Interest rates paid on customer balances have never been lower, certainly not in my lifetime.  Until June the Co-Op will be paying a tiered rate of interest – Nil% on balances up to £1,999; 0.12%  on balances £2,000 to £9,999; 0.15% on balances £10,000 to £24,999; 0.18% on balances £25,000 to £99,999; 0.21% on balances £100,000 to £249,999; and 0.25% on balances over £250,000.

That’s to say the most the Co-Op will ever pay any credit union right now is one quarter of one per cent per annum… peanuts.

Yet those peanuts are being crushed!

The new rates from June 2015 will be: balances up to £24,999 Nothing, yes absolutely nothing – the Co-Op will get to keep your money for free!; £25,000 to £99,999 0.06% – a third of the already derisory amount it had paid previously; £100,000 to £249,000 0.09% – less than half it had previously paid; £250,000 to £499,000 0.18% – a cut of one third from the rate it had paid previously; over £500,000 0.25%, no change.

The message is clear… the Co-Op isn’t interested in supporting small organisations, it’s using you, the small credit union, to extract itself from its own financial difficulties … it doesn’t have the cohonas to abuse bigger organisations in the same way as they’re prepared to abuse you.

So it’s you, the smaller community based credit unions, and organisations just like you who will feel the brunt of this decision… it will be another straw on the camel’s back…

You see, right now, because you’re getting virtually nothing on the money you are sitting on and with additional grant income difficult to come by, the only way you can meet the regulator’s solvency targets might be by increasing the interest you receive on your loan book.  As you’re limited by law as to the maximum interest rate you can charge on the loans you make, this means you need to grow your loan volumes – the number of loans you put out and the amount you loan out.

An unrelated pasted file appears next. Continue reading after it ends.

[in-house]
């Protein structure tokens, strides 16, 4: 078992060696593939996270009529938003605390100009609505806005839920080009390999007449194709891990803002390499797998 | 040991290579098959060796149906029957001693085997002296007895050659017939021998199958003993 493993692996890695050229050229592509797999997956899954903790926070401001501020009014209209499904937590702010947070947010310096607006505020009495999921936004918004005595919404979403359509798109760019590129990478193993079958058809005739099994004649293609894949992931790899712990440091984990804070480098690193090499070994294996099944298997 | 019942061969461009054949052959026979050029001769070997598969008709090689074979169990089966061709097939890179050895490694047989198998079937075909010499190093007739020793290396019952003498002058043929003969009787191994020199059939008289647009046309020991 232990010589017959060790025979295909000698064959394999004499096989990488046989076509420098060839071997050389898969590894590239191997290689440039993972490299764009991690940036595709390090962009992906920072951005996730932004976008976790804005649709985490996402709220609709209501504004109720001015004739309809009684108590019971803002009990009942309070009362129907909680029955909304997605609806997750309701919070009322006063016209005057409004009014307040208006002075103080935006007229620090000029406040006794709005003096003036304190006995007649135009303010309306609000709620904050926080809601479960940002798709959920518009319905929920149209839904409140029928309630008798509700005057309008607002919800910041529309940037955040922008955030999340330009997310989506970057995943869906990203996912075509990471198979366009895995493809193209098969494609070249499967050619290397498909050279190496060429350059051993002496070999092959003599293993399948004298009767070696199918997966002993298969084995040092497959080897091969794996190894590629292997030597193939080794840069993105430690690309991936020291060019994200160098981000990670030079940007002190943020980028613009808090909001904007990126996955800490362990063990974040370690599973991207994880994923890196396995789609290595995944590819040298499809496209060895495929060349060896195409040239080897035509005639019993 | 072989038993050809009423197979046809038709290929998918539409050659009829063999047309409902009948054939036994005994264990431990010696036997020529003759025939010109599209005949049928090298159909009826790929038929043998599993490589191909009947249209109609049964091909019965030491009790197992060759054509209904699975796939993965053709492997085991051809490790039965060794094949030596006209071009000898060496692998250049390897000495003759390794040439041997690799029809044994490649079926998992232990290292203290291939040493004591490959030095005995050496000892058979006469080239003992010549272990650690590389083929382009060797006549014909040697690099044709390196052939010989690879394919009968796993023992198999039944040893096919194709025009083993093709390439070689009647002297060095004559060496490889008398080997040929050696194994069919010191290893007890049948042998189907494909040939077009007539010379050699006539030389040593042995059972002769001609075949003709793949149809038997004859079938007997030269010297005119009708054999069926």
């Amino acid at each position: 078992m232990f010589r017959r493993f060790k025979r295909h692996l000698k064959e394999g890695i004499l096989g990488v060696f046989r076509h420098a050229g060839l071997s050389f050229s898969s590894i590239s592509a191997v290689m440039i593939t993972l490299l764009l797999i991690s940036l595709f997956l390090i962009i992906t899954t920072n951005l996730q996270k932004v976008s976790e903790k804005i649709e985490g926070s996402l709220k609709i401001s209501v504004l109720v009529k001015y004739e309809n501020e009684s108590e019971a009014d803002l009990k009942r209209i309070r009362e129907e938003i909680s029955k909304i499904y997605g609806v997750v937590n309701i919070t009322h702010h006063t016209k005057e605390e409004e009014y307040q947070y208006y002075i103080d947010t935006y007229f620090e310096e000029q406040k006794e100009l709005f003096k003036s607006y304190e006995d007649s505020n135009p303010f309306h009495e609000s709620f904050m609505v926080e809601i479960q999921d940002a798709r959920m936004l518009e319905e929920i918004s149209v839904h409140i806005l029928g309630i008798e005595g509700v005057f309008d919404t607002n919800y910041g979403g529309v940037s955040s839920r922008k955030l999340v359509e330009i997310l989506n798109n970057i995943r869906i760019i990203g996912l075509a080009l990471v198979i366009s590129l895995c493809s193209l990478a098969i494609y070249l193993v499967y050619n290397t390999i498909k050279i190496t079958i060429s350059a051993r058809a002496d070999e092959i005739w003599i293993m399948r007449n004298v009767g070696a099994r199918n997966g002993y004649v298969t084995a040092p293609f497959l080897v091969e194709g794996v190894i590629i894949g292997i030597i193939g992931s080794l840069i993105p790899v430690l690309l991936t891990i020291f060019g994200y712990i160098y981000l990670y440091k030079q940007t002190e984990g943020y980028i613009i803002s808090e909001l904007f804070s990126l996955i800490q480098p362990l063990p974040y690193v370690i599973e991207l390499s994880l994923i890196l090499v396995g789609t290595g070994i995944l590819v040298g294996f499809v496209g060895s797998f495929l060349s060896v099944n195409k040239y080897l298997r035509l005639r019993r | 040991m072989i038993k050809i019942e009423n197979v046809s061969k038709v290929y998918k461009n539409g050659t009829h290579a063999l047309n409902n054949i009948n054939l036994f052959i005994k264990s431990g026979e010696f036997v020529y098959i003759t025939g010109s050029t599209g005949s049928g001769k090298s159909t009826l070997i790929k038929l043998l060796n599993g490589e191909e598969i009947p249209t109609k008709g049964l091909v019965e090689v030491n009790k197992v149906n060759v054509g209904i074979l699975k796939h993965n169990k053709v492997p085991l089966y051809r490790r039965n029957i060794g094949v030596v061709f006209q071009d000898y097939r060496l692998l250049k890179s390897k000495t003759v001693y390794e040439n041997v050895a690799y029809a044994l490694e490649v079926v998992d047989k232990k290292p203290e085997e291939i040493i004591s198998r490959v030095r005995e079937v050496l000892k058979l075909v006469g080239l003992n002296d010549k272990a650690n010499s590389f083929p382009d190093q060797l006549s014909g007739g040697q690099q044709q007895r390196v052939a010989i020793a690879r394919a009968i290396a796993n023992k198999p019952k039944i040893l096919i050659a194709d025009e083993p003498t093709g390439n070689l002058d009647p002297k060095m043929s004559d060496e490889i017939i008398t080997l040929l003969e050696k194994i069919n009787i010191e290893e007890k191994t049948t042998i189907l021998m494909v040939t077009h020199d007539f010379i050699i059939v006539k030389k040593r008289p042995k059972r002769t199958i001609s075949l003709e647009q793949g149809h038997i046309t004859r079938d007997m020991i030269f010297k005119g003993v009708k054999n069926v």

The issue is you need to do this without increasing your bad debts.  Desperate people will go to any lengths – you will be lied to, some applications will be pure fabrication. How robust are your application procedures throughout your credit union?  You might get credit reports on potential new lending, but how reliable are those reports? – they are not as accurate as you’d hope!  And you probably can’t always rely on your longstanding members’ past savings history as an indication of their ability to repay any new loans – because people have so many ways nowadays of avoiding repaying their debts – not just the formal insolvency processes of bankruptcy, DRO, and IVA, and informal debt solutions such as DMP and DRO, but also pleading poverty in any debt collection process passing through the courts, and even disappearing.

It’s easy to see the situation whereby a credit union that’s already struggling with the the regulator could be forced into administration and then closure because of its bad debt experience and low level of bank interest income.

 

Another (small) screw in the coffin of smaller community credit unions

A good many small community based credit unions have had a torrid time in recent years and probably right now aren’t seeing much of an improvement.  The Co-Op Bank’s decision to cut the interest it pays on its community bank accounts – such s their Community Directplus, Co-Operatives Directplu and Social Enterprise Directplus accounts – will prove to be another, small and slow, but certain turn on the screw in the coffin of already beleagured credit unions.